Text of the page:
A funding pool of $1.5 billion is on offer for water recovery projects across the Murray Darling Basin and the Federal Water Department is starting to splash out.
The Murray-Darling Basin Water Infrastructure Program is open to tenders from all Basin urban, industrial and water metering projects. On-farm works are included in the tenders - but only in the ACT, Queensland, Victoria and South Australia. More on the later.
Any eligible water rights holders can apply for funding to to upgrade or build new infrastructure that saves water - such as a housing development using urban water with less wastage, upgrading industrial plant to use less water, or improving irrigation to increase water use efficiency.
Project proponents apply with a target volume, receive funding if successful, and they keep additional water savings - if there are any.
The Water Infrastructure Program is responsible for recovering the 450 gigalitre bucket of so-called ‘upwater’, which is a particular tranche of the Basin Plan to return consumptive use to the environment. Upwater can only be recovered if it has no negative socio-economic impacts.
This is the third tender for water recovery. The program opened for business in July. No project approvals have been announced to date, as the Department is still assessing applications from the first two rounds.
The Department is keeping the tender rounds short to reduce the assessment period and increase the rate of project approvals.
Applications to this round of funding close on October 2. Three more tenders are planned through to January 25, 2019. The program can remain open until 2024.
In July the Ministerial Council of Basin States resolved to develop new test of socio-economic impacts of upwater recovery projects, responding to concerns the current criteria only assessed the impact of water recovery on a farm-by-farm basis, rather than on a regional scale.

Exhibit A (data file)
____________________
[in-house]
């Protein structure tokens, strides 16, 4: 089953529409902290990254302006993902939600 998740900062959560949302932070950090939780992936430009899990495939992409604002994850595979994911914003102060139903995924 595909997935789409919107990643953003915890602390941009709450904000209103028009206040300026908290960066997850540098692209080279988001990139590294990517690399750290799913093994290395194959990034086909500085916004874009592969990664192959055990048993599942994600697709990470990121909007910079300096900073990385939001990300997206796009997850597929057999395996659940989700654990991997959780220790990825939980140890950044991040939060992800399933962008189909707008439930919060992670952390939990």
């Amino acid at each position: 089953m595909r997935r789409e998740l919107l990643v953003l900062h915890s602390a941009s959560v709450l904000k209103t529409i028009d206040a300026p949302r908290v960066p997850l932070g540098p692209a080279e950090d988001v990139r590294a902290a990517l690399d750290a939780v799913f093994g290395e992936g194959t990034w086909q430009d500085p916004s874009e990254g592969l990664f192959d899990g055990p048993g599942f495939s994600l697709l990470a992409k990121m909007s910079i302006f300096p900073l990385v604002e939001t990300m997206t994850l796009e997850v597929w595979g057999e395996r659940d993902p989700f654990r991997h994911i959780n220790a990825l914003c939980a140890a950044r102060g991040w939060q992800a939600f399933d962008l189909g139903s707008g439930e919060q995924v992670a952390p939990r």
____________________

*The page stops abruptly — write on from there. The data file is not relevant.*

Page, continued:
On-farm infrastructure schemes have been mooted as the prime source of the upwater.
Community and farm representatives have urged a focus on off-farm recovery methods, citing concerns that reduced irrigation entitlements will cripple local economies.
That’s why the two socio-economic hotspots, Victoria and NSW, are not eligible for on-farm recovery in this round of tenders. The two states are developing a new socio-economic test.
Meanwhile, the current criteria is in use and it’s expected NSW and Victoria won’t participate until a new test is ready.
A point to note is that Water Minister David Littleproud, speaking after the Ministerial Council, emphasised a priority on recovering off-farm sources for upwater.
He referenced a report from Auditors Ernst and Young that estimated up to 370GL could come from off farm. Privately, some irrigators have questioned that figure.
And while many in the farm community acknowledge the need to balance economic impacts with water recovery,there’s significant interest in swapping water rights for funding from irrigators across the Basin.
For Basin Plan boffins, here’s a breakdown of some upwater facts and figures.
The Ministerial Council resolved to deliver by June next year up to 62GL of the upwater, with around 25GL to 30GL coming from identified on-farm and stormwater works, and more than 35GL to come from NSW – which look likely to come from off-farm and toolkit measures in the Northern Basin.
Up to 24GL is sought from key Northern Basin catchments - the Namoi, Border Rivers, Condamine-Balonne and Barwon-Darling, where the northern Basin review identified amended sustainable diversion limit (SDL) requirements still needing to be met.
That leaves 388GL to go with a deadline of June 2024.
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